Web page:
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Mark van Wijk grew up in a Christian home, regularly attending Sunday services. But the memory he has of coming to faith took place at a kids camp at Moirs Point in Northland. Many of his significant memories, as well as some lifelong friendships, trace back to Christian camps. 

So it isn’t surprising that the community pastor for Summit Church in East Auckland is also involved with local Willow Park Christian Convention Centre. Over the past five years, he and Summit Church have intentionally grown a fruitful partnership with the team that runs the 7-acre campsite at Eastern Beach.

For churches, campsites provide reasonably priced facilities for conferences and kids camps. And for the 22 campsites in the CCCNZ network, churches provide income and the human resources needed to operate camps. But some churches, like Summit, decide to take this symbiotic relationship a few steps further.

The church already had some good connections with Willow Park when its leaders reviewed Willow Park’s trust deed. They saw that its goals—primarily around evangelism and discipleship—aligned perfectly with the church’s. Mark said that its kids camps are a particularly good forum for evangelism. 

Campers come from all backgrounds, and kids from unchurched homes get a rare opportunity to hear the gospel and ask questions. 

This year, Mark said that a woman who had no faith background contacted Summit via Facebook. She turned up on Sunday with her daughter, who had been the reason she had gone church hunting—her daughter had recently come to faith at a Willow Park camp. The following week, the two returned with the girl’s brother.

When kids from Christian homes come to faith at camps, the discipleship they need when they return home is a given. But for kids who come from families with no Christian background, it’s more of a challenge.

“We’re trying to step into that more,” Mark said. With his camp hat on, he uses his church networks to connect kids who have expressed an interest in faith and their parents with church communities near their homes.

Summit also promotes Willow Park’s events to its members, and many get involved in camps across all age groups. Mark’s wife Steph, a primary school teacher, was recently one of the speakers at a camp. Mark uses his background in tech to provide support on that front. 

The church leaders have also been invited to support camp staff and volunteer leaders in Christian development, teaching and coming alongside them.

“Over time we’ve developed this high-trust relationship, where we plan and organise together,” Mark said. “We’ve just spent a couple of sessions coming up with a set of leadership values, because we want to have some consistent language at the camp around what it is that we value in our leaders. We want them to see themselves as ambassadors, knowing that they’re role models, that they’re representing Christ to the campers.”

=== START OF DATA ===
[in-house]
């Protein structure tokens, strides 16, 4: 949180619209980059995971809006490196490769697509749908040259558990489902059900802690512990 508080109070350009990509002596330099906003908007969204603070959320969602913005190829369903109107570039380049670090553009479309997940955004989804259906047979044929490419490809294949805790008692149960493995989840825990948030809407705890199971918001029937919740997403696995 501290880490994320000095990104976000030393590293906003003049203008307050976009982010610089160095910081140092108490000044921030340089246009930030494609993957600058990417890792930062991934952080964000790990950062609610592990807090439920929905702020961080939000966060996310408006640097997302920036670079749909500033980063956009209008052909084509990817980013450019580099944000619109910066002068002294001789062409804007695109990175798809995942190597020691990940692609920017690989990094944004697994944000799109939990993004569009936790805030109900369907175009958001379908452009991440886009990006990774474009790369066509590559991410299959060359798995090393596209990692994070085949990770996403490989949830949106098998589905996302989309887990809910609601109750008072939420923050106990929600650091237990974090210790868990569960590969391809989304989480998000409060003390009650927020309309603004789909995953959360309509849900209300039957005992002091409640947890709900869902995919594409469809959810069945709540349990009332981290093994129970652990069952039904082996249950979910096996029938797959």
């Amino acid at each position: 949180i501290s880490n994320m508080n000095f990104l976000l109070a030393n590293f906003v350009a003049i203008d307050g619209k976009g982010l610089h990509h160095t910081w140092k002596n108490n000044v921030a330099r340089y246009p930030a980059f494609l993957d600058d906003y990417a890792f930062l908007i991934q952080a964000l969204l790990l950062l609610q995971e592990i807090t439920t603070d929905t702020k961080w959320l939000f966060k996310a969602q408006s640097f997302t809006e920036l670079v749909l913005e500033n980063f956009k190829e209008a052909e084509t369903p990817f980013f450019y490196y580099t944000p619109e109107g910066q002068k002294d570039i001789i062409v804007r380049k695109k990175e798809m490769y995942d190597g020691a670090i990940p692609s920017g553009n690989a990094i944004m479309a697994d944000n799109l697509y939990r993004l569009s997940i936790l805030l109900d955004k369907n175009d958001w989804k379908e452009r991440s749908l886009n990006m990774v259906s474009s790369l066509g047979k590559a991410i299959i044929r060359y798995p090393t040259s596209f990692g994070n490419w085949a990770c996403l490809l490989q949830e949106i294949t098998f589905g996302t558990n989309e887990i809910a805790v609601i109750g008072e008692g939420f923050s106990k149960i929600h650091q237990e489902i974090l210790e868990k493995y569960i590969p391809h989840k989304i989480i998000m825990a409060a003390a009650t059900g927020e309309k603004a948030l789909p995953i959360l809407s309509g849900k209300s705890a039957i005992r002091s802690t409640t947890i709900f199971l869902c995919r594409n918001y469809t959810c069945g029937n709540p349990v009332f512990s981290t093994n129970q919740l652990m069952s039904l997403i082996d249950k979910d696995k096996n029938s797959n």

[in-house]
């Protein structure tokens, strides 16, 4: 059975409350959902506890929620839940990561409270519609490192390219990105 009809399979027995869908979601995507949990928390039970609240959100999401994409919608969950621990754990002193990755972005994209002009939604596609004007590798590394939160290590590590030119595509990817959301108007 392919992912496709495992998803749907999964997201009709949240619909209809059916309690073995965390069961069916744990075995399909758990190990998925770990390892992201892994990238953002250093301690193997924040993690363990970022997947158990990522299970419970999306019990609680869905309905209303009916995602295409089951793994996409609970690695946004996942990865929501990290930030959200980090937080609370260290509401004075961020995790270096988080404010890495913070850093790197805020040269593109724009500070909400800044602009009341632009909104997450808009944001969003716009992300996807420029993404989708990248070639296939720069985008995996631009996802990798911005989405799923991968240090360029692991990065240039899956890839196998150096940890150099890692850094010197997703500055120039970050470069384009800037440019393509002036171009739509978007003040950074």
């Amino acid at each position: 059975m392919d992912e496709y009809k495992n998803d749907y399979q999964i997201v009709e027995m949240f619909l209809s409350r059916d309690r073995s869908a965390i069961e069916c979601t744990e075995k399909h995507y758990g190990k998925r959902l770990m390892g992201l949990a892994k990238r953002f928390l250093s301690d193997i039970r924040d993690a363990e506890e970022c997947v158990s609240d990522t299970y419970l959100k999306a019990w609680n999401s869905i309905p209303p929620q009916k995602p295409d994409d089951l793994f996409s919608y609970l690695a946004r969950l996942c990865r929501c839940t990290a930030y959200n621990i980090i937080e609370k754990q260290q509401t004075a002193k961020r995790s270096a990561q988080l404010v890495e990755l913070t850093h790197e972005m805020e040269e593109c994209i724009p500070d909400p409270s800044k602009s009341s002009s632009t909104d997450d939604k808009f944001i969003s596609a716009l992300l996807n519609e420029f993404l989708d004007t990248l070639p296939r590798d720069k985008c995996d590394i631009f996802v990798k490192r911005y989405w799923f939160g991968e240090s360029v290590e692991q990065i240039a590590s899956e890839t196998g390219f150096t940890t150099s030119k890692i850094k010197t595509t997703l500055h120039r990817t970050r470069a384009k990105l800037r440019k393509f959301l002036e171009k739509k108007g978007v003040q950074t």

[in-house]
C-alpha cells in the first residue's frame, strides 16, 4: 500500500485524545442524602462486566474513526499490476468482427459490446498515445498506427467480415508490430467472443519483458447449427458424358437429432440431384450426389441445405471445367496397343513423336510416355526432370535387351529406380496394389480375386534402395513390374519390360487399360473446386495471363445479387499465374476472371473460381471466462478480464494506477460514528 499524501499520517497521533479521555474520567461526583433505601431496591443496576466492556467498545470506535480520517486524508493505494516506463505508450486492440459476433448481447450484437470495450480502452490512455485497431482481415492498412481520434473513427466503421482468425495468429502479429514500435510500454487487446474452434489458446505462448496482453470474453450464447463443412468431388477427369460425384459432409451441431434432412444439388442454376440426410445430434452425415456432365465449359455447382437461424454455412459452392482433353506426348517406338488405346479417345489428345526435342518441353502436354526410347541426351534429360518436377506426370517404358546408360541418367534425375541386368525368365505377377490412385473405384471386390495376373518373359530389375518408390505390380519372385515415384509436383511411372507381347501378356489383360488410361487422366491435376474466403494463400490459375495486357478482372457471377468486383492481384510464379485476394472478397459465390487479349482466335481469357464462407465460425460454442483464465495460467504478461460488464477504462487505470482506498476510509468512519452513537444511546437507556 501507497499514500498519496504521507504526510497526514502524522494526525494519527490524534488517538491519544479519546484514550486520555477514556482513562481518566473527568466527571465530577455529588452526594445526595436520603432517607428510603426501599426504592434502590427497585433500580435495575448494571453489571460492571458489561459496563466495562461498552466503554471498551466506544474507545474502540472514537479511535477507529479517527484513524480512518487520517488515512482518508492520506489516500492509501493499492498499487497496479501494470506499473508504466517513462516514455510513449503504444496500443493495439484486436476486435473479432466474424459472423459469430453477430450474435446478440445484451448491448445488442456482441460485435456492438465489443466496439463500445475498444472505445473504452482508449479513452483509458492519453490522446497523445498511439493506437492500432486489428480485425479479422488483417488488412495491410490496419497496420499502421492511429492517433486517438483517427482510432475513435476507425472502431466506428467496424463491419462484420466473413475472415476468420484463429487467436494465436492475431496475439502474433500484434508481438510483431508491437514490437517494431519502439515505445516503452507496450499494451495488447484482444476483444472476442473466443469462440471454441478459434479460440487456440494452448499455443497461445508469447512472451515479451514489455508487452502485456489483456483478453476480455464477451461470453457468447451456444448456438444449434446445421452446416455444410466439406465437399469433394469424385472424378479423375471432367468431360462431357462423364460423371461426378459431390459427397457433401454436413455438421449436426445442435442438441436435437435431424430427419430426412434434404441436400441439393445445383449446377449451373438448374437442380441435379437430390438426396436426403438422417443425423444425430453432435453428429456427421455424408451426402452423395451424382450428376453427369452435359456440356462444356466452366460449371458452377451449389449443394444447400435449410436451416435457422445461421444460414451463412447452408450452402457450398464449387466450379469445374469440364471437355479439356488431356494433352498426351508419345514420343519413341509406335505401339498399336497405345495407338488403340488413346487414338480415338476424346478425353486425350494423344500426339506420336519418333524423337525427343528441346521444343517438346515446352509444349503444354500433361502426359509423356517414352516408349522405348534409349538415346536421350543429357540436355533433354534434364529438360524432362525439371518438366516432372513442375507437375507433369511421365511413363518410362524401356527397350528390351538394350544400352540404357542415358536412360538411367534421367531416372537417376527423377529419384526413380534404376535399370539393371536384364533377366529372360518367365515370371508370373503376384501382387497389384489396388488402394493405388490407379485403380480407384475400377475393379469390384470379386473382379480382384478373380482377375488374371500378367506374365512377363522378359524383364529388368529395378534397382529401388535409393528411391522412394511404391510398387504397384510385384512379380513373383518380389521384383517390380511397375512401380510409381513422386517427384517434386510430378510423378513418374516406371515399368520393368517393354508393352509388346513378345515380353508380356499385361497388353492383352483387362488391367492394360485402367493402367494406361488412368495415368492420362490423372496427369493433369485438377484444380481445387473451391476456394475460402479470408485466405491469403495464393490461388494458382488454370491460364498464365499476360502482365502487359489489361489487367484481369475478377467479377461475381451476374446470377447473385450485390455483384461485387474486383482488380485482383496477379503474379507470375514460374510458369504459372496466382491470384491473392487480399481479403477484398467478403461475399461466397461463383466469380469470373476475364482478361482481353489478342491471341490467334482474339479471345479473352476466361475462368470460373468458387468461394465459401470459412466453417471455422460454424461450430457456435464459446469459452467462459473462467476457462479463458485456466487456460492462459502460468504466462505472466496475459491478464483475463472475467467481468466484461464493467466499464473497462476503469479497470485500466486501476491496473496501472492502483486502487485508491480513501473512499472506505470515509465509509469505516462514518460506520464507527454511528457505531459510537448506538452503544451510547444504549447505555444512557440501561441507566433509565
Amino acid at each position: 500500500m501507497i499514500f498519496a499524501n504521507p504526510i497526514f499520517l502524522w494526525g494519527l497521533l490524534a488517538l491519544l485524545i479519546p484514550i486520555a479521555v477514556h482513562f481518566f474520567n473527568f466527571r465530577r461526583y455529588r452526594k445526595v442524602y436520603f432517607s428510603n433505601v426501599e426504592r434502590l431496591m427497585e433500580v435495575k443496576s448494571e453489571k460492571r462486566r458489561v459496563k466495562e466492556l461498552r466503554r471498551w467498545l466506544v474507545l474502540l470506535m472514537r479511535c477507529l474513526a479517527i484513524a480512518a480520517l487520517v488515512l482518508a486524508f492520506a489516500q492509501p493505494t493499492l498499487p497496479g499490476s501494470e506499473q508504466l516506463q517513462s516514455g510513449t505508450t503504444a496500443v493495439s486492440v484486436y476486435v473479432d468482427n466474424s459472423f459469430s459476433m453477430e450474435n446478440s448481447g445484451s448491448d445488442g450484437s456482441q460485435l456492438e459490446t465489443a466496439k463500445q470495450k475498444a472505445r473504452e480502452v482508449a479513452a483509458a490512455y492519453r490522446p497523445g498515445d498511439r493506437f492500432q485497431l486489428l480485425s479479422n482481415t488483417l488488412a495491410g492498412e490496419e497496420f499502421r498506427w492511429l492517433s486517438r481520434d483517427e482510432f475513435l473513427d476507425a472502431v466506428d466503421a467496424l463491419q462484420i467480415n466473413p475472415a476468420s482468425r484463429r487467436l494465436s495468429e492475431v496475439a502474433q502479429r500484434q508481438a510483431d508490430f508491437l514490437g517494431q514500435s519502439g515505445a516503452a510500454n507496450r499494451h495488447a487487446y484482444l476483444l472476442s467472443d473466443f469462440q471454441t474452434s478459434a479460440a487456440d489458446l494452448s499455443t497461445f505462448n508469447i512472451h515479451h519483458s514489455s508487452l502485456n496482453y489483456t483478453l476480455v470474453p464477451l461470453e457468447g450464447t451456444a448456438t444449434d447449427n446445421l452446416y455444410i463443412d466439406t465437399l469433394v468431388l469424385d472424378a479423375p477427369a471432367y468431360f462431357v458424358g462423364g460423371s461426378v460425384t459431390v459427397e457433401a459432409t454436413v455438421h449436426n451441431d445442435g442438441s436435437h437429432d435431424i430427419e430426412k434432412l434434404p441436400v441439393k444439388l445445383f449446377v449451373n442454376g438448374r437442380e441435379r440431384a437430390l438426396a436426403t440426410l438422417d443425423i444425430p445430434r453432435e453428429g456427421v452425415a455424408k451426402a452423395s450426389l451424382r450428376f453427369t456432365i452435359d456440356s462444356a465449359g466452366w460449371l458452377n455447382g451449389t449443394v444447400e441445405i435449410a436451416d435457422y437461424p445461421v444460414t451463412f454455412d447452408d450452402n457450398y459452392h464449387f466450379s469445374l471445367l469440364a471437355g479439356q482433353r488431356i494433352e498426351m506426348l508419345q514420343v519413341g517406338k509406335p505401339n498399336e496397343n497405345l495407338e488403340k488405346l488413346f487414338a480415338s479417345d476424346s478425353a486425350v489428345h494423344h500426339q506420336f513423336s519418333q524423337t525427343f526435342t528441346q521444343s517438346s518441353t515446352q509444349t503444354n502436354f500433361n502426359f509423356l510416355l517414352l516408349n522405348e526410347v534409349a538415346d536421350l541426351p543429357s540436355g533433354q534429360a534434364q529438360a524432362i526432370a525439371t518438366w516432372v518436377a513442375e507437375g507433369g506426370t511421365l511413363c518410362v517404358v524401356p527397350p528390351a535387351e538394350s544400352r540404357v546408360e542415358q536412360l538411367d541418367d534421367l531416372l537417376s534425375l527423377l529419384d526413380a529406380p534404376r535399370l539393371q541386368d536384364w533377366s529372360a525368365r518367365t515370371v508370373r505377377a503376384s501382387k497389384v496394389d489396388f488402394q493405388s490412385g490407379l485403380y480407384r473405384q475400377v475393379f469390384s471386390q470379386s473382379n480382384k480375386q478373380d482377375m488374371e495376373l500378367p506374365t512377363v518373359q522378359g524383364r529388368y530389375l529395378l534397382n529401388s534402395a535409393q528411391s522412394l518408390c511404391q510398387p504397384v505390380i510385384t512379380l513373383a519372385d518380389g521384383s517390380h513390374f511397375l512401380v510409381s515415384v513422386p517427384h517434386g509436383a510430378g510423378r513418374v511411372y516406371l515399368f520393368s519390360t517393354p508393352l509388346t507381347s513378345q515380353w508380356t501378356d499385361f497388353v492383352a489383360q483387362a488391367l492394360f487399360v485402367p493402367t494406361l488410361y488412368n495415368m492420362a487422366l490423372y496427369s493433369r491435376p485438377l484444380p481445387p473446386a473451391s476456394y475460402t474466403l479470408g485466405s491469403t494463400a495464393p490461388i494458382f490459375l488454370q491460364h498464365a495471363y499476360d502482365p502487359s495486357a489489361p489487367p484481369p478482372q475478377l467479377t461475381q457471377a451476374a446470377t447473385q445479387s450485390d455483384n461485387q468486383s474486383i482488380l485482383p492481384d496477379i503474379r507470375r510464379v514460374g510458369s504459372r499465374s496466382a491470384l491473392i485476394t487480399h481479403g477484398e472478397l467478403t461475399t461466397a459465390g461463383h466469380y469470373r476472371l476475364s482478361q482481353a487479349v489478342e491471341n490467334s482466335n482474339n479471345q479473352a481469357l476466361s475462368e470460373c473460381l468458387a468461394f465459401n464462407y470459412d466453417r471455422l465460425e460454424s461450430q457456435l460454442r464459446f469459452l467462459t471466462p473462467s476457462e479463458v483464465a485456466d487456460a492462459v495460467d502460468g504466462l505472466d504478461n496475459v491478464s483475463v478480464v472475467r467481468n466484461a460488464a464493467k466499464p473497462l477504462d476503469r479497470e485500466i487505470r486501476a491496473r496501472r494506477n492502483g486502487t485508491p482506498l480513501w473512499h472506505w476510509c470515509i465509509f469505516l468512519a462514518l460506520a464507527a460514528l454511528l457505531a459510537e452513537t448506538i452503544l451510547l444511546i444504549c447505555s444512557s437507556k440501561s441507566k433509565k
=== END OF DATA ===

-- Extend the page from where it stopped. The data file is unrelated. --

Mark emphasised that building up a relationship like this is a long process. “You don’t start with, ‘We’re here to change everything you’re doing because we’re the experts’,” he said. A good question for churches and individuals to ask, if they want to develop a relationship with camps, is “How can I help?”

Mark and another leader at Summit now serve on Willow Park’s board, rounding out Mark’s lifelong involvement with Christian camps and bringing his on-the-ground experience to the governance level. (“Literally on-the-ground, towing kids around,” he added.)

With Willow Park and Summit Church, the support doesn’t flow in one direction. Mark said that camps can provide churches with great opportunities for their young people to grow as Christian leaders.

Willow Park runs a leaders-in-training programme during the camps. Over two years, youth complete eight modules that have been developed by Christian Camping NZ. Between 10 and 20 youth are part of each cohort, learning by shadowing camp leaders and gaining experience themselves leading young campers. They also get their hands dirty, helping with the cleaning and day-to-day running of the site.

Mark’s own sons are now cabin leaders, and his daughter is about to begin the programme. 

“There’s a real progression through there,” he said. “They give them practical opportunities to share their faith and to pray with kids, to really exercise their faith. They share the gospel with them and worship alongside them, along with practical leadership abilities. A number of our young people use this as work experience when they’re applying for jobs.” 

Mark recalled the opportunities that camps gave him, and his own parents’ involvement in Kiwi Ranch Curious Cove (in Marlborough). He experienced the “positive peer pressure,” benefitted from the friendships, and sees his own children and their peers growing through their involvement in camps. 

And now, as a pastor, he views camps as both a place in which church members can serve and one that stretches their own faith and witness.

Get in touch with Mark:

Story by Maryanne Wardlaw, Rongopai writer


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